So far, making trailers have been my favorite way of creating marketing materials for my books. I don’t know whether it actually sells copies, but it’s fun and helps me get excited, so it’s worth it to me even though it can be time-consuming. Basically, the more creative I can be while making self-promo materials, the more I enjoy it. I have a visual imagination and tend toward a cinematic writing style, so it feels natural to approach trailers like a movie preview that uses text instead of a dramatic voiceover. It also allows me to make Instagram Reels and TikTok vids without showing my face/appearing on video, things that make me incredibly self-conscious. If anything, I’m meant to be behind the camera, not in front of it.
Navigating Canva’s video tools
Canva is a powerful graphics tool that has built-in video templates and formats sized for various platforms. It is free to use, though unlocking its full library of images, videos, and audio tracks requires a Pro account.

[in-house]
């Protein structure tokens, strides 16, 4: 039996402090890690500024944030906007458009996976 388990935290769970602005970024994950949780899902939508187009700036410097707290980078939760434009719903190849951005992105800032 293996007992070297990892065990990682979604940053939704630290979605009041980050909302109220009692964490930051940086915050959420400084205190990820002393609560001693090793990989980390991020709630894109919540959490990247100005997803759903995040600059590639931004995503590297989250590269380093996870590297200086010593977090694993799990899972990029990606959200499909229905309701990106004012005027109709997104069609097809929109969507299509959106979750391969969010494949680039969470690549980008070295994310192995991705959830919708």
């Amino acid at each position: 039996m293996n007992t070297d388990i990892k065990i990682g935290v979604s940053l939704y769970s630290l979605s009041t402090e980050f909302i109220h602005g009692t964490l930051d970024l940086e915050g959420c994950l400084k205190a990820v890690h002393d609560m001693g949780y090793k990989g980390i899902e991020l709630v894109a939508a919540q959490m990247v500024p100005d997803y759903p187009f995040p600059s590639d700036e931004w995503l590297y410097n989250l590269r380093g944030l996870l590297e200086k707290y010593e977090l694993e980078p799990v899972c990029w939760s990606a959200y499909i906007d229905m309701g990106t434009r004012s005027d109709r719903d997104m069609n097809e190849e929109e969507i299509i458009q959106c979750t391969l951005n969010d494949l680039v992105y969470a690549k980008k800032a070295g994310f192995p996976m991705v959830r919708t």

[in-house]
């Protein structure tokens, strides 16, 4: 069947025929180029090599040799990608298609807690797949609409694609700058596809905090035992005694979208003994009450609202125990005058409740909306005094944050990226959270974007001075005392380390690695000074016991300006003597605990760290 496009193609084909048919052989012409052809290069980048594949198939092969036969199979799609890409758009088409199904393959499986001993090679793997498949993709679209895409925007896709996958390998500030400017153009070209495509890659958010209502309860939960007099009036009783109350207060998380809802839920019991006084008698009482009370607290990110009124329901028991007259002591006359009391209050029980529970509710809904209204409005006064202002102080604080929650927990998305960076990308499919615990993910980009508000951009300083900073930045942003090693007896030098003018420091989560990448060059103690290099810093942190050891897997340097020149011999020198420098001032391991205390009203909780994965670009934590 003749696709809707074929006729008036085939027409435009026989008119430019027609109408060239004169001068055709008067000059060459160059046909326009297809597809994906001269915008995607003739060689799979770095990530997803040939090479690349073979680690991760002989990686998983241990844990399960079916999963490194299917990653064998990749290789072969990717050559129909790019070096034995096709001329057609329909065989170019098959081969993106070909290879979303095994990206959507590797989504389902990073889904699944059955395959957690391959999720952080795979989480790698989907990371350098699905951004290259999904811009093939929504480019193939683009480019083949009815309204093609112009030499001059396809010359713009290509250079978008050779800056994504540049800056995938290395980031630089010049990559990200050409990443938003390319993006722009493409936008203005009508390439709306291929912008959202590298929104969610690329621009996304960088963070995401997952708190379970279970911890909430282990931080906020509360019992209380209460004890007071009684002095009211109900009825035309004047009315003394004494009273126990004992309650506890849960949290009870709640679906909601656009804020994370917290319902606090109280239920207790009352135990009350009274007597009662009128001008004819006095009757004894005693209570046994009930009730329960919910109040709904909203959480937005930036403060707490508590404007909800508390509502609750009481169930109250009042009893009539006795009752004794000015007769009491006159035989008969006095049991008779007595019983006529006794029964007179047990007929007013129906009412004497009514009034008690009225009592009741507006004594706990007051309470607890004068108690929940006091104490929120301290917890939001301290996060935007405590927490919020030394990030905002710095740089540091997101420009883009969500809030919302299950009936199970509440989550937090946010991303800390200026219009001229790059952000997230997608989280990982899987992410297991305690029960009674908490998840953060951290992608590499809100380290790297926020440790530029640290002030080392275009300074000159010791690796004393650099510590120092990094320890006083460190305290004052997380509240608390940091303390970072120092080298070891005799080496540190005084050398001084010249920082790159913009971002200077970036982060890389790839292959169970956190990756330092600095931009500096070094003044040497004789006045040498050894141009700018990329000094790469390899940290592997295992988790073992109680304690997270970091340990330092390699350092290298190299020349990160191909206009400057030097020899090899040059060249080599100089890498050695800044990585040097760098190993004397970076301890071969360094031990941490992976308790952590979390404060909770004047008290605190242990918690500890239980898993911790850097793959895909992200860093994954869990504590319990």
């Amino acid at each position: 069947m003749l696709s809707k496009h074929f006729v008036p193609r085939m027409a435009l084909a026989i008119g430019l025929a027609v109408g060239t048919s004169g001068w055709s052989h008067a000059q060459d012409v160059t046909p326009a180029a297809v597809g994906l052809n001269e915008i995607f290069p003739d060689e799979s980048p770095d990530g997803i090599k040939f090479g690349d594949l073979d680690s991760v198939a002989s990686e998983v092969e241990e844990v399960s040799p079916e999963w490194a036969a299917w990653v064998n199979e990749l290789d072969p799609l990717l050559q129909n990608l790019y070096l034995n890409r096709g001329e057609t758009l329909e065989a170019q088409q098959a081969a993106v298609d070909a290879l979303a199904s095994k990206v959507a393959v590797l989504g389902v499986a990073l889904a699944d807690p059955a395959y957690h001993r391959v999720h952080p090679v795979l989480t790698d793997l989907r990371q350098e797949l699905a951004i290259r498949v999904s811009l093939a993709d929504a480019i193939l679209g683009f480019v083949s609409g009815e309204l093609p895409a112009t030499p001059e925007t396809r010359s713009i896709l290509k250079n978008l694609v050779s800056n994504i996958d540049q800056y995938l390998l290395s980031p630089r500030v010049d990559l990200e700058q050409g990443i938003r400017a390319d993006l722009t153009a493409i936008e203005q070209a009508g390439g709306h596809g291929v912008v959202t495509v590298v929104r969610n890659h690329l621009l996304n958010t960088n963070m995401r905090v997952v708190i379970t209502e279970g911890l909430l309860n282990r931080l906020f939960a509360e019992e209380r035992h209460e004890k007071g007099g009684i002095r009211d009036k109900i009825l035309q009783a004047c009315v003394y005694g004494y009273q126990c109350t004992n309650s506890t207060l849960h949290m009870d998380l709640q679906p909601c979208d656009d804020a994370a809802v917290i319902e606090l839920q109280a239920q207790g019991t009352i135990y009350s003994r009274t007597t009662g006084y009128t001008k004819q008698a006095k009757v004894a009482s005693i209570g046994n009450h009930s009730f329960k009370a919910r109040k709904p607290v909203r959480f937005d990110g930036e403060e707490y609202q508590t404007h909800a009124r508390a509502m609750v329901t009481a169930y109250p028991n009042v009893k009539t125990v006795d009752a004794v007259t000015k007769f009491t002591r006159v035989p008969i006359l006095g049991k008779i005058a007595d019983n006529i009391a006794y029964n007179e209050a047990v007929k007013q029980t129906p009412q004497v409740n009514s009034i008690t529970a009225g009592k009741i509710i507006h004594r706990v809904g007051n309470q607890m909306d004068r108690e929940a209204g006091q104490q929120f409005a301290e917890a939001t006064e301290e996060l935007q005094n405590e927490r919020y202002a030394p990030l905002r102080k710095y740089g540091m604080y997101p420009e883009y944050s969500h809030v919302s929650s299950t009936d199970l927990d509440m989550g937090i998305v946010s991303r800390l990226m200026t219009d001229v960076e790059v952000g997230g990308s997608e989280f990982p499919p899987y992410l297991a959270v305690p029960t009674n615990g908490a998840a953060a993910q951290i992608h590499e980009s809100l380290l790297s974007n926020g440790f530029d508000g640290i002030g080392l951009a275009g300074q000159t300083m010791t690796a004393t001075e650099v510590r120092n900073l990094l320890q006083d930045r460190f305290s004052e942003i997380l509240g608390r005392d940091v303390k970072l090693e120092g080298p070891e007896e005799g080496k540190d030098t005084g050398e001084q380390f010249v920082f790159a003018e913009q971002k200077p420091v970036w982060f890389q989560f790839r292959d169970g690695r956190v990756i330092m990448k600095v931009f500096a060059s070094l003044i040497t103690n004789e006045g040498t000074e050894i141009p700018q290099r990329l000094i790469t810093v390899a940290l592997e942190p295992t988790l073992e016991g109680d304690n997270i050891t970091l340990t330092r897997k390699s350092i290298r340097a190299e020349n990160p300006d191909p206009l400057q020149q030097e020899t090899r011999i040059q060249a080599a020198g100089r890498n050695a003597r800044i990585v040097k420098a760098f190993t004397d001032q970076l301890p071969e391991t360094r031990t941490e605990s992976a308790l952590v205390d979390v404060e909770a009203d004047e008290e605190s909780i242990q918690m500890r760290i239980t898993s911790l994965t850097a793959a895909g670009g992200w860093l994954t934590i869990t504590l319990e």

Using the “Create a Design” function, you can create “mobile videos,” which fit a phone screen (1080 pixels x 1920 pixels) or “Facebook videos” which are a more standard 1080 by 1080 size. I have played around with both but prefer the second size because it can still be posted as a TikTok or Instagram Reel and in fact any text may show up better because it is less likely to get covered by the platforms’ logos or captions.
I recommend starting with one of the “video” formats because they will give you access to Canva’s video editing interface. Other formats not labeled as “videos” will provide a slide show-like interface which I find more difficult to use, though it’s worth playing around to see what works best for you.